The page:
Leadership Lessons from Lewis & Clark (Part 2)

Halford Luccock recalled a biography of Alexander the Great in which the writer described the panic felt by the Greek army when Alexander died. They had followed Alexander across Asia Minor and stood facing the Himalayan Mountains that form a natural barrier separating northern India f rom the plateau of Tibet in China.

"And there they discovered that they had marched clear off the map. Their only maps were Greek maps. These maps showed only a part of Asia Minor. The rest of the map was a blank space."

The Greek army was not the first group to find itself in uncharted lands, nor was it by any means the last. Amidst globalization, a volatile job market, shifting economic realities, and technological innovations, the leaders of today frequently find themselves marching through unexplored and unmapped terrain. In these moments, no one has marked the road, no precedents have been set, and it falls upon the leader to blaze a new trail. How can a person prepare to lead effectively in such an uncertain environment?

In the last edition of Leadership Wired, we looked at the leadership of two great American explorers who dared to march off of the map of their familiar world: Meriwether Lewis and William Clark. The improbable success of their Corps of Discovery was due to more than their on the spot genius. Preparation preceded their expedition and paved their way to greatness. In this edition, we’ll examine Lewis’ preparation under the tutelage of President Thomas Jefferson to find tried and true principles to aid our leadership journeys.

Preparation should begin with the dream, not with the reality.

Jefferson began to groom Lewis to lead the momentous expedition across America long before the Louisiana Purchase was even a possibility, and before Congress approved the funds. In other words, Jefferson, the great mind and great president, took a dream and started mentoring a person according to his dream before it became a reality. Jefferson’s foresight reminds me of one of my favorite quotes by John Wooden, “When opportunity comes, it’s too late to prepare.”

The first responsibility of the mentor is to prepare others for their future.

The best way a mentor can prepare another leader is to expose him or her to other great people. In the years prior to his famed journey into the American wilderness, Meriwether Lewis was Jefferson’s personal secretary and constant dinner companion. I love the statement historian Stephen Ambrose uses to describe the dinners hosted by Jefferson: “Every philosopher, scientist, geographer, and military expert that the country had to offer came to those dinners.” Through these social dinners, Jefferson was able to acquaint Lewis with the leading minds in America.

In actuality, the concept of one person mentoring another is idealistic. No single individual possesses the requisite skills to fully mentor a rising leader. Realizing their limitations, great mentors not only share f rom a personal reserve of experiences and knowledge, but they also connect their pupils with other authorities and experts to lend exposure to additional thoughts and ideas, just as Jefferson did for Lewis.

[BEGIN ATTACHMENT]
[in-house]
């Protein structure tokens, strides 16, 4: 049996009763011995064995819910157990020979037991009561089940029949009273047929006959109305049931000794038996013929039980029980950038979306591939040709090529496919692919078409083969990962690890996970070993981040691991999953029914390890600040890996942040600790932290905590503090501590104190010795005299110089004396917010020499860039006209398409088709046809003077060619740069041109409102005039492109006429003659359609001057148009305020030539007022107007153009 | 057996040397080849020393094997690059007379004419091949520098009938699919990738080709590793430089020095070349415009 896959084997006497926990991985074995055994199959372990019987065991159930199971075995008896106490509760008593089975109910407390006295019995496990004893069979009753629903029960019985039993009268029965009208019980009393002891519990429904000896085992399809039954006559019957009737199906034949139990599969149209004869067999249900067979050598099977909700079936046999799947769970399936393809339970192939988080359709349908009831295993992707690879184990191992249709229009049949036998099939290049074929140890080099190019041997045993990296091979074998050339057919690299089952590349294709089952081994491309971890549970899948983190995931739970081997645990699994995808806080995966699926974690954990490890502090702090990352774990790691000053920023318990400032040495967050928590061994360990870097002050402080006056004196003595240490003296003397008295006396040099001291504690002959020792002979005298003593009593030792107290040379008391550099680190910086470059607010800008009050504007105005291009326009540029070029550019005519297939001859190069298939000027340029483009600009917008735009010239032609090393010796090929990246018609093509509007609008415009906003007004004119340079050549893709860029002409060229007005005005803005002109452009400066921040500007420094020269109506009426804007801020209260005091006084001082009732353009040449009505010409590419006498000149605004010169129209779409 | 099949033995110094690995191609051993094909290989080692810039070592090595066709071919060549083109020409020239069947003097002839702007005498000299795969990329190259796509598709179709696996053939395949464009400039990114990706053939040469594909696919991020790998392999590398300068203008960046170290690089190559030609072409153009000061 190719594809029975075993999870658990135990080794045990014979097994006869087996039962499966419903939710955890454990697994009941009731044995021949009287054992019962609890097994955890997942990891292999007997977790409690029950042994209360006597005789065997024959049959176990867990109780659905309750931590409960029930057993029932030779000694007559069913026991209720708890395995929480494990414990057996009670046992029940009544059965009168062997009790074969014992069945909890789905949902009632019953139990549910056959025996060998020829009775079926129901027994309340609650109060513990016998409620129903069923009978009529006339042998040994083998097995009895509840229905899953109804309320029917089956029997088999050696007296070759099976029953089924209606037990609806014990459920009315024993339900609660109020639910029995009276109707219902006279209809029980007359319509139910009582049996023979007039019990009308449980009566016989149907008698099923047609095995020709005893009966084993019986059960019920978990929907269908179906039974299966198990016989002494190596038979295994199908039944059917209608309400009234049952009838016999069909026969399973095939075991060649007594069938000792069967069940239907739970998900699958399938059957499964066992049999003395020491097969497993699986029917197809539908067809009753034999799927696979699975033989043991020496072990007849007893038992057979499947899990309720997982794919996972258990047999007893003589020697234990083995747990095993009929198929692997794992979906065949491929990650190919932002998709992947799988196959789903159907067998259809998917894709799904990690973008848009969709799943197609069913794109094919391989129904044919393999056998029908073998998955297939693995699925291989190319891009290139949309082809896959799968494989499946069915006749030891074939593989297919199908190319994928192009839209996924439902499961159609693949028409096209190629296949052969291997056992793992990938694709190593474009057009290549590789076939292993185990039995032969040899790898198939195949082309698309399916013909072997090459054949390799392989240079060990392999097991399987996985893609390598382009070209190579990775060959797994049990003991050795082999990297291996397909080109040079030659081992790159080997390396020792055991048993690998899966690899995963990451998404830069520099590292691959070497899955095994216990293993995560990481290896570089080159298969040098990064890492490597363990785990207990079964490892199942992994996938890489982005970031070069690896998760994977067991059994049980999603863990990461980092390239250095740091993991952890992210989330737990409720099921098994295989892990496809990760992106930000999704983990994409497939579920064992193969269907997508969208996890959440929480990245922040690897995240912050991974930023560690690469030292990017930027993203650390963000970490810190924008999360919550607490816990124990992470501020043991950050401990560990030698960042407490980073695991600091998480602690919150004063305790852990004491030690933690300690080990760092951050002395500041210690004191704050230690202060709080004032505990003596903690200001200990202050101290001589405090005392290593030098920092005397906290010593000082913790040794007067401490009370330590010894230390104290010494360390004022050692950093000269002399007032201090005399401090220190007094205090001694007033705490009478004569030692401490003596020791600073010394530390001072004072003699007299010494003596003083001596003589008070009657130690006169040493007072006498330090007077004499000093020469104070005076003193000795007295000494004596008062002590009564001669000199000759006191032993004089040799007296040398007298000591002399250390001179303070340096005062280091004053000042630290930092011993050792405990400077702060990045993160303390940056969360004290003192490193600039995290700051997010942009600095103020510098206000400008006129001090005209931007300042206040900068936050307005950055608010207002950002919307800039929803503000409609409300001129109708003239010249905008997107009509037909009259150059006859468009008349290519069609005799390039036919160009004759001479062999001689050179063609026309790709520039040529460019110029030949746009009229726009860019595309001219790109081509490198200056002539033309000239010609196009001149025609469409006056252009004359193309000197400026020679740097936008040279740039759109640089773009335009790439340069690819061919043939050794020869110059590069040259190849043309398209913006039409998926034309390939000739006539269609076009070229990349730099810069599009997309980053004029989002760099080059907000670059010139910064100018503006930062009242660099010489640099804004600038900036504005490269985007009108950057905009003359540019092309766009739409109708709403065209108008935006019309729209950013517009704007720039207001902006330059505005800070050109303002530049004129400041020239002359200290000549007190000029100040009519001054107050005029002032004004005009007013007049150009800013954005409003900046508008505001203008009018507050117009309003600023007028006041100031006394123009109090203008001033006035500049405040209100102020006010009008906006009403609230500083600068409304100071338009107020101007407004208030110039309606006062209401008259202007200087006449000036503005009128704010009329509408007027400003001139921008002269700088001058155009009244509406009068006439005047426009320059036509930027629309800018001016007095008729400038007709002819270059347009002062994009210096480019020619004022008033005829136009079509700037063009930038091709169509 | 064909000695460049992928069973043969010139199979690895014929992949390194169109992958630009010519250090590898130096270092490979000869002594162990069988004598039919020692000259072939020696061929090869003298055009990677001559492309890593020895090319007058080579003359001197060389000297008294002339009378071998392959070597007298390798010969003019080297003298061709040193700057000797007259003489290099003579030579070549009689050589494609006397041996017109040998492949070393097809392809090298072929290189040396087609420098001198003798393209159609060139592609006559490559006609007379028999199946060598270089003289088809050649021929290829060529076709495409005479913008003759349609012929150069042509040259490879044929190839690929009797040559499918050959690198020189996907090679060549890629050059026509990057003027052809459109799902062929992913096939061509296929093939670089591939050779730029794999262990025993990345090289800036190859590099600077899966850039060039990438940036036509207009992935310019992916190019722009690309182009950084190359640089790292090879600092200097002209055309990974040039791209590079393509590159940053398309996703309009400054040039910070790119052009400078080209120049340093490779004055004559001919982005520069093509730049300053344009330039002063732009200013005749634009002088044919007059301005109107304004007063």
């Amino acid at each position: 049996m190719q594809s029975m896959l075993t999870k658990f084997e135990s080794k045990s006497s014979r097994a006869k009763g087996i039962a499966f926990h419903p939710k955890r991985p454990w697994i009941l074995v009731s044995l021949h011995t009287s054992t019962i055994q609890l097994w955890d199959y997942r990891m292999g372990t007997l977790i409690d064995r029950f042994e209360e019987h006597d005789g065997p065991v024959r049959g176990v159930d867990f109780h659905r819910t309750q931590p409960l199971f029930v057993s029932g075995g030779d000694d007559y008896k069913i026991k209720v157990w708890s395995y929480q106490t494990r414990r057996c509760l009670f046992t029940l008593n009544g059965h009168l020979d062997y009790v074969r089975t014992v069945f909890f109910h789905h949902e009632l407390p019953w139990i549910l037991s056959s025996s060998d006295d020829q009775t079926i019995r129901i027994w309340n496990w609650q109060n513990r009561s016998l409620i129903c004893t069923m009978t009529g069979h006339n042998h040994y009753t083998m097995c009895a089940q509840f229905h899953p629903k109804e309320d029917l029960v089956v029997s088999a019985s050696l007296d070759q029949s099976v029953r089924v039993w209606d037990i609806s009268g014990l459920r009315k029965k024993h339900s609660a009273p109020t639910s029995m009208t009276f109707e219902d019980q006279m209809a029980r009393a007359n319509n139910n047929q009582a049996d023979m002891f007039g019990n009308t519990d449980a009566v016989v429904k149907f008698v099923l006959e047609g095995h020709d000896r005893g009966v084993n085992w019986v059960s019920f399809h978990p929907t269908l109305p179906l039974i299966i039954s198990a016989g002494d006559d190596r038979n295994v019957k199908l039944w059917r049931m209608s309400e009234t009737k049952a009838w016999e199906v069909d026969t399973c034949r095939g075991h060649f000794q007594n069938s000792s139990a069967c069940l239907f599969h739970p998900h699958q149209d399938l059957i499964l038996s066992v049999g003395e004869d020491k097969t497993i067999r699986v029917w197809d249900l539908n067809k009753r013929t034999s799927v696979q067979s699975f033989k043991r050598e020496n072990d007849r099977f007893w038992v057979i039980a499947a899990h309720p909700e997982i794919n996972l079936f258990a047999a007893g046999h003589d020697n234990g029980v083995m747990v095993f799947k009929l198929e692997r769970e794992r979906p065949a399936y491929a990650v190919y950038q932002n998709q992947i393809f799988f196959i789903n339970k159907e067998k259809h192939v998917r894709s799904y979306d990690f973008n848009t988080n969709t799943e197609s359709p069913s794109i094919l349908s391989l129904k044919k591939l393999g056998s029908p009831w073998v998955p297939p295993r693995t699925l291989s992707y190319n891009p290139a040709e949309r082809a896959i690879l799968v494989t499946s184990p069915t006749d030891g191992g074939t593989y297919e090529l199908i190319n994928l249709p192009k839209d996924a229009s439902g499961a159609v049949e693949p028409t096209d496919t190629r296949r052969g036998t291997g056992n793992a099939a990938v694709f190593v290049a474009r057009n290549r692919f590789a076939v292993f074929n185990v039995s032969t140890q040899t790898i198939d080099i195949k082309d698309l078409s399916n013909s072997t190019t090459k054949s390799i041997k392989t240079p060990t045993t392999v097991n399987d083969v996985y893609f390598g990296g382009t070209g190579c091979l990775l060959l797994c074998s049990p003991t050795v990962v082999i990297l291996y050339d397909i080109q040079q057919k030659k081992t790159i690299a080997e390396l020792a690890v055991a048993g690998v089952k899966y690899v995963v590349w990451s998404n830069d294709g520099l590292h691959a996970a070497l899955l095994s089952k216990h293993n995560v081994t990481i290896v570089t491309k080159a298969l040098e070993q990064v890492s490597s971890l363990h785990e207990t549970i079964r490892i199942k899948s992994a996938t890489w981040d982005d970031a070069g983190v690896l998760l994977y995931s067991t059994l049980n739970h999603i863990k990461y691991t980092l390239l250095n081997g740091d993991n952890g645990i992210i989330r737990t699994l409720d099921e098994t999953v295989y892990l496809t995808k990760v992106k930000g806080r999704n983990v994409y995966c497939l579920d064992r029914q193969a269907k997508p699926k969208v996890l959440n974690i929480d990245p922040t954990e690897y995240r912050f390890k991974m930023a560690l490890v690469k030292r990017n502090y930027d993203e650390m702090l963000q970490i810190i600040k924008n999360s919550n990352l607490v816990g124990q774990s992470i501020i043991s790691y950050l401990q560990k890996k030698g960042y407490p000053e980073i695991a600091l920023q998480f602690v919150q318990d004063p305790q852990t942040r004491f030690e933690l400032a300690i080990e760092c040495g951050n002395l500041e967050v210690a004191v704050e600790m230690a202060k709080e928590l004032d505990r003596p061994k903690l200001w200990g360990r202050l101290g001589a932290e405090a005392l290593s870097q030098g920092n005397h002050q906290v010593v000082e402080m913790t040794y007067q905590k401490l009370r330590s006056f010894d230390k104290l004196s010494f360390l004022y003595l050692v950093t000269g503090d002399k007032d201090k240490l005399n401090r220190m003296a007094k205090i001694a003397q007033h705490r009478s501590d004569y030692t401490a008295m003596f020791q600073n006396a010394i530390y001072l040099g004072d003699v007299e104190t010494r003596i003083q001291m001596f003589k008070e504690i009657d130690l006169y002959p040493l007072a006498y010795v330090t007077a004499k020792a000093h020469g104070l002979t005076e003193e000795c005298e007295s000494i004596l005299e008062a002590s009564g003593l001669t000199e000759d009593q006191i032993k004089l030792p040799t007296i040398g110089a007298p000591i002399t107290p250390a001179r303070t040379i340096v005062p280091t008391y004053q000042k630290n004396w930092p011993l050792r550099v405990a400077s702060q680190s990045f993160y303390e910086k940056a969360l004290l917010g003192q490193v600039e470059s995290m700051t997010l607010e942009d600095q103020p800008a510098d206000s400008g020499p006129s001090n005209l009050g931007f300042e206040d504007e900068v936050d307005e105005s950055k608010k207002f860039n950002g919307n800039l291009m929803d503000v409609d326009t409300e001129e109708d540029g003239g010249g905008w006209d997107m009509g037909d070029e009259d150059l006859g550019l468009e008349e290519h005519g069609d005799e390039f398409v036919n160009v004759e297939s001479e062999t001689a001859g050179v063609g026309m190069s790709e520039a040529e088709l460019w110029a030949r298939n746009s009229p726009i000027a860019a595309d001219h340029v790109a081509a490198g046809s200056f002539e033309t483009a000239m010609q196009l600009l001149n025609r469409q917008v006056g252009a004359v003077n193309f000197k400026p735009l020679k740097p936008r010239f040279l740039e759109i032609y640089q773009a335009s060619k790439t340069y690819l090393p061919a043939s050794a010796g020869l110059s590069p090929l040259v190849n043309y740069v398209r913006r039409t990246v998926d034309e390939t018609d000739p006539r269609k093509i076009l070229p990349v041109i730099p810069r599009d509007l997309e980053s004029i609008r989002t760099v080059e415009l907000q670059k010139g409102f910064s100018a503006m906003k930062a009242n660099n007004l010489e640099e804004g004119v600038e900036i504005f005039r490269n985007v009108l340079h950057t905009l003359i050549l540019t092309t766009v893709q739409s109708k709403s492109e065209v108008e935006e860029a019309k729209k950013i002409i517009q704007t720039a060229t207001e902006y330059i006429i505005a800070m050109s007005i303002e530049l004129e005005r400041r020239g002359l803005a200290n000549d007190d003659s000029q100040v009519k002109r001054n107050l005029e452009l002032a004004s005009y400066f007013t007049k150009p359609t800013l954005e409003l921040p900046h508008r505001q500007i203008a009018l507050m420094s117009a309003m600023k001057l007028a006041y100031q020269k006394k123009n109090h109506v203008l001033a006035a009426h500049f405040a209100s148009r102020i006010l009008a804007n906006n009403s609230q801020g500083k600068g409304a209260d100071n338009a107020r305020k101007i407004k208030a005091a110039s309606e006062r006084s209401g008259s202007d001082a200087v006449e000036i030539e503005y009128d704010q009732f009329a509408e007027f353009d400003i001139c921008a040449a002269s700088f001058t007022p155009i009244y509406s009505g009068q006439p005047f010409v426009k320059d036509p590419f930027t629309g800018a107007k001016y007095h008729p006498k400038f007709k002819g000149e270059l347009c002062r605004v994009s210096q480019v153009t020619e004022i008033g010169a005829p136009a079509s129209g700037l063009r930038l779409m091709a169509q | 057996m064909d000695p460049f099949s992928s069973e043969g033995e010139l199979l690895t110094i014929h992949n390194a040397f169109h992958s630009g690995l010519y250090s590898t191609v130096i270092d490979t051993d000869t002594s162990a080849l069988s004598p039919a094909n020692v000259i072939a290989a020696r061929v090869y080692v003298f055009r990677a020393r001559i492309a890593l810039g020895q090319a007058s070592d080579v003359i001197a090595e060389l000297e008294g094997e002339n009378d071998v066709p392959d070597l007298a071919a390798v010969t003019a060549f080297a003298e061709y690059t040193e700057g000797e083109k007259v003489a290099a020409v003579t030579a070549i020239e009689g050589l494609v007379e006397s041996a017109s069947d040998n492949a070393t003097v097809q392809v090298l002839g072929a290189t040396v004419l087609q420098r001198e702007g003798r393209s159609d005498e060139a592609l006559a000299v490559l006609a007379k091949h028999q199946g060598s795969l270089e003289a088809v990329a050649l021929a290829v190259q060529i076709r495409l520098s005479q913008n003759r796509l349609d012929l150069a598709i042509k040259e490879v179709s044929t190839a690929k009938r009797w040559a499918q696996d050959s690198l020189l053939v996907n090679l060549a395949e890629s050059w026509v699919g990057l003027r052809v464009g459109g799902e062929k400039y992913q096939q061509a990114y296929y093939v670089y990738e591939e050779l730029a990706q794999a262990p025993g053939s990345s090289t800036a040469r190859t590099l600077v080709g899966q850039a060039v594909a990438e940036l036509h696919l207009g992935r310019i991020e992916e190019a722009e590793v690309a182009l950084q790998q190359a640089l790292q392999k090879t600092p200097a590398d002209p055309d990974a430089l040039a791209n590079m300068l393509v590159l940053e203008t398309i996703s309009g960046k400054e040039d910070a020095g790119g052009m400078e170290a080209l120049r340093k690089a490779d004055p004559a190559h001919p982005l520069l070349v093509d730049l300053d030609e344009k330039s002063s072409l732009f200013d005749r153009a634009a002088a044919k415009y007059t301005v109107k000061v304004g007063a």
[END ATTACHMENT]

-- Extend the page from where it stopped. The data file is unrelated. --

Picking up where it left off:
Preparation consists of many exercises.

In the writings of eminent historian Stephen Ambrose, we see the diverse experiences of Lewis’ training:

“He trained to use the sextants and the chronometer, and the instruments to aid in the mapmaking that he was charged with…”
“He studied medicine in Philadelphia under Dr. Benjamin Rush, a member of the American Philosophical Society, a signer of the Declaration of Independence, and the most eminent American physician of the day…”
“Lewis studied botany under the author of the first textbook on the subject published in the United States…”
“He also talked with experts in geography and cartography, and by the time that he left St. Louis a year later, Meriwether Lewis had probably the broadest field of knowledge of any American save Jefferson himself.”

Clearly, Meriwether Lewis was exposed to a process of continual exercises and had access to the finest minds of the day during his time of preparation.

Preparation provides confidence when facing the unknown.

In his wisdom, Jefferson prepared Lewis for the trip with the understanding that the expedition would encounter unknown experiences in the uncharted territory of the Louisiana Purchase.

With so much uncertainty in front of Lewis, Jefferson felt that he needed to do his best to give Lewis as much preparation as possible to instill the confidence that would be needed when the journey began.

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Called the nation's foremost expert on leadership, John C. Maxwell is founder of The INJOY Group, a collection of three distinct companies that employ 200 people and provide resources and services that help people reach their personal and leadership potential. In addition to building a successful organization, John has authored more than thirty books, including the New York Times best sellers The 21 Irrefutable Laws of Leadership and Failing Forward.